Individuals taking the remote pilot exam had a pass rate of 87.88%, close to the private pilot knowledge test pass rate of 89.44%.
*The data was gathered from a source in the FAA who wished to
You’ll notice that when you compare the applications filed to applications approved, it is disproportionate for the first 3 days; however, the TSA, while not catching up fully with the applications filed, responded well by increasing their rate of processing the applications close to that of applications being filed. Many of us were concerned the TSA would be backed up with the surge in applications which would continue to grow and grow.
No one has received a waiver from a post-August 29th filed waiver application. It is going to be interesting coming up. Why? Many of the 333 exemptions filed had manuals that were filed along with the 333 exemption petition. One of my clients, who received a 107 night waiver, had filed a manual specifically designed for night operations. The FAA online portal, where the 398 waivers have been filed, has no way to attach digital manuals to submit along with the waiver request. The FAA at some point will be requesting information from those 398 individuals. One wonders if the waivers will be like wars, easy to start but hard to finish.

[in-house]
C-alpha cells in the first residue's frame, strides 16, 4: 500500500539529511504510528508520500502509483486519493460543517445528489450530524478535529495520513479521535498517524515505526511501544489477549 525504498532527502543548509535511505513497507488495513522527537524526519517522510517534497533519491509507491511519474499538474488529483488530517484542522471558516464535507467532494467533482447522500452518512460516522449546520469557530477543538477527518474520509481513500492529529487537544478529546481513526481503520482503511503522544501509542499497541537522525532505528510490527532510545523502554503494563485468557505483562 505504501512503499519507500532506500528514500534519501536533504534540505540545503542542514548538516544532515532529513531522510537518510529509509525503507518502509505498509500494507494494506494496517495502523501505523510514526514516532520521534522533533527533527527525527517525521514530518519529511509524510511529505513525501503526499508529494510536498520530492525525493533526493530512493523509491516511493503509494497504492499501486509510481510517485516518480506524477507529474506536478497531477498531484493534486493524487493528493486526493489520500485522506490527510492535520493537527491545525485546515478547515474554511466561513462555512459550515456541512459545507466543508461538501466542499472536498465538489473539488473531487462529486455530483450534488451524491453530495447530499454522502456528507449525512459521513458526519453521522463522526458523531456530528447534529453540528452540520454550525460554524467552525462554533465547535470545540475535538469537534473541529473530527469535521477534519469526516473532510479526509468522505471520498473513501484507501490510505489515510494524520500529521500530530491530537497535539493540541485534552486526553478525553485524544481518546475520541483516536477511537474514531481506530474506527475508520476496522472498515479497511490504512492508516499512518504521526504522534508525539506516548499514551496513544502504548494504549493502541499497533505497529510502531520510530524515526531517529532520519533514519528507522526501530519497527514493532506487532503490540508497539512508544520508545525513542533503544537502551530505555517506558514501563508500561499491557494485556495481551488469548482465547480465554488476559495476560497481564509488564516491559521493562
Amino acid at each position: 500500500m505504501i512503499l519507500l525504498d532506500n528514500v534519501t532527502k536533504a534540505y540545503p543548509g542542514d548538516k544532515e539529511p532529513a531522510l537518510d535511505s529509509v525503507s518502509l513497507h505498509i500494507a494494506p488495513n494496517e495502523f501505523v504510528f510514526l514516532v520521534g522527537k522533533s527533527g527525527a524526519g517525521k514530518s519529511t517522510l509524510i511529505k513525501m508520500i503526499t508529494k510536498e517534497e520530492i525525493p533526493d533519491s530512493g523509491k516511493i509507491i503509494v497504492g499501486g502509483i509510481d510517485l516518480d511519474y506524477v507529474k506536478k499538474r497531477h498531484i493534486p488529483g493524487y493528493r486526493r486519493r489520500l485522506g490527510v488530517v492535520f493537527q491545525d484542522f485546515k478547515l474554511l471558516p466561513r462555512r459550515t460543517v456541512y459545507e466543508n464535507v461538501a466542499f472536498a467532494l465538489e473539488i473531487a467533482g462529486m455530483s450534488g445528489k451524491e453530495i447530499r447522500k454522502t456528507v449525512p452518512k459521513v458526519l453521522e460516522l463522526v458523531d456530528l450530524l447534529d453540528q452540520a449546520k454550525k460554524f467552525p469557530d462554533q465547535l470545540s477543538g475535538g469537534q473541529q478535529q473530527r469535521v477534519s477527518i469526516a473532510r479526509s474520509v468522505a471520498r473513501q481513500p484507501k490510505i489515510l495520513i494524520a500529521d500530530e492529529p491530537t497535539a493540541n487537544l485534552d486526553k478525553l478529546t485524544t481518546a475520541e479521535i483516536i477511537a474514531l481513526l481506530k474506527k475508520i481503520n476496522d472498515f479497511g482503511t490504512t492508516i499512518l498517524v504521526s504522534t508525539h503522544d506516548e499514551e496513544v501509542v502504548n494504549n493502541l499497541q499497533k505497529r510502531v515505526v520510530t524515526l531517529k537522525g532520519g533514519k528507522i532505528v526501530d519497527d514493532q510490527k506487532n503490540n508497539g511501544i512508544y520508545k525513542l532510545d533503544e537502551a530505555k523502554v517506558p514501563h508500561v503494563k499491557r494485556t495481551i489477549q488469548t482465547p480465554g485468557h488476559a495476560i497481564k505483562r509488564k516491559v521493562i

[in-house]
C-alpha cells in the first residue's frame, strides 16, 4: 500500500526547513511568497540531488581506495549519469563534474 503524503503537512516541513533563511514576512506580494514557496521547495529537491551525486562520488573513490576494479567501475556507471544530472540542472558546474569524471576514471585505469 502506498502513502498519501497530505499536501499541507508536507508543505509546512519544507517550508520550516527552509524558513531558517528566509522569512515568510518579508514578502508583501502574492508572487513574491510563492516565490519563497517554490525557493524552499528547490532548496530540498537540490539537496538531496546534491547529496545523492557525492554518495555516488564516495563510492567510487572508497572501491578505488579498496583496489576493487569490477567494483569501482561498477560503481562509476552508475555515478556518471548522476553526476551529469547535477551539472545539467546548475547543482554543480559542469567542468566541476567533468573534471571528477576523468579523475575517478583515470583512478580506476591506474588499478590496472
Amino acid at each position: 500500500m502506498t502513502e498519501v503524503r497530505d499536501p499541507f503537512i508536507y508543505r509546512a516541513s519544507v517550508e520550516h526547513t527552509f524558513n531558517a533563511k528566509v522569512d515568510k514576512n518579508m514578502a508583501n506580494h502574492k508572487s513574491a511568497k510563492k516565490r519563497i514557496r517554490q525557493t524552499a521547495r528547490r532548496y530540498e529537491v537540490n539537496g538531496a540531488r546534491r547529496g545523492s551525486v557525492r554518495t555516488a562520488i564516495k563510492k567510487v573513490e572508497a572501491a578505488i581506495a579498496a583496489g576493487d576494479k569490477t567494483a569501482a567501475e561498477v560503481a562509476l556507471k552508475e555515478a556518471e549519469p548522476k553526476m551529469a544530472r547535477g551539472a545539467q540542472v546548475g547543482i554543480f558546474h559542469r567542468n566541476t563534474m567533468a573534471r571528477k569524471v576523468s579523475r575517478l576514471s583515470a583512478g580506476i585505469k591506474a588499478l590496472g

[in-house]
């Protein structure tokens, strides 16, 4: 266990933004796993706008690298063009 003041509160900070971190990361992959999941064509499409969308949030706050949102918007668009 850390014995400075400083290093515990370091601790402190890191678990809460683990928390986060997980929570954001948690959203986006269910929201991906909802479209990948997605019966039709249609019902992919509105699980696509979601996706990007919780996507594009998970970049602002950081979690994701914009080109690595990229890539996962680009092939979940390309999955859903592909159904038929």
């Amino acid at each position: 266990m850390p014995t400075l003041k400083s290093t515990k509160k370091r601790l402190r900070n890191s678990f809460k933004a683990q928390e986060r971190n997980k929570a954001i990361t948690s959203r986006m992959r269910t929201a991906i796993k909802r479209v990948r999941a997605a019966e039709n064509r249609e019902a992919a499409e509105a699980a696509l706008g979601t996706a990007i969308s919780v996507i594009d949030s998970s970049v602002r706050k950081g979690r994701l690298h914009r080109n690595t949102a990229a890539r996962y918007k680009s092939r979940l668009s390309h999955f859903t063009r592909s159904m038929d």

Jonathan has prepared a really nice infographic, well worth looking at it.
If you go back and look at Dronin’ On, you will see that 1,150 people took the test the first two days. 88% pass was reported then as well. It has remained remarkably consistent. Contrary to what many expected, demand has continued to build. One can only assume that a lot of people decided to take advantage of the many Facebook groups to get the inside track before plunking down their $150. Keep in mind that applicants only had to get 70% right – 42 out of 60.
For context there have already been over 12,000 IACRA applications – the other 7,000 can only be Part 61 applicants – people who already have one or more manned licenses. One would assume that some percentage of them have already been flying under 333.
Considering the forecast for 600,000 commercial drones by September 2017 – each of which will need a pilot – the million dollar question is will there be 25,000 or 50,000 or 100,000 applicants over the next 12 months.
This chart shows that requests for authorizations are beginning to outstrip the demand for waivers and will continue to do so. No real surprise considering how much space all those five-mile circles take up, especially in populated areas. Eyeballing the two charts, the trendline appears to be a bit steeper for authorizations than it is for licenses.Over time this will be the biggest part of the paperwork.
Note this data was provided on a Part 107 Facebook group page by a person identifying himself as a FAA employee. Hopefully, he will continue to do so. In my opinion, the FAA needs to be transparent about this on an ongoing basis.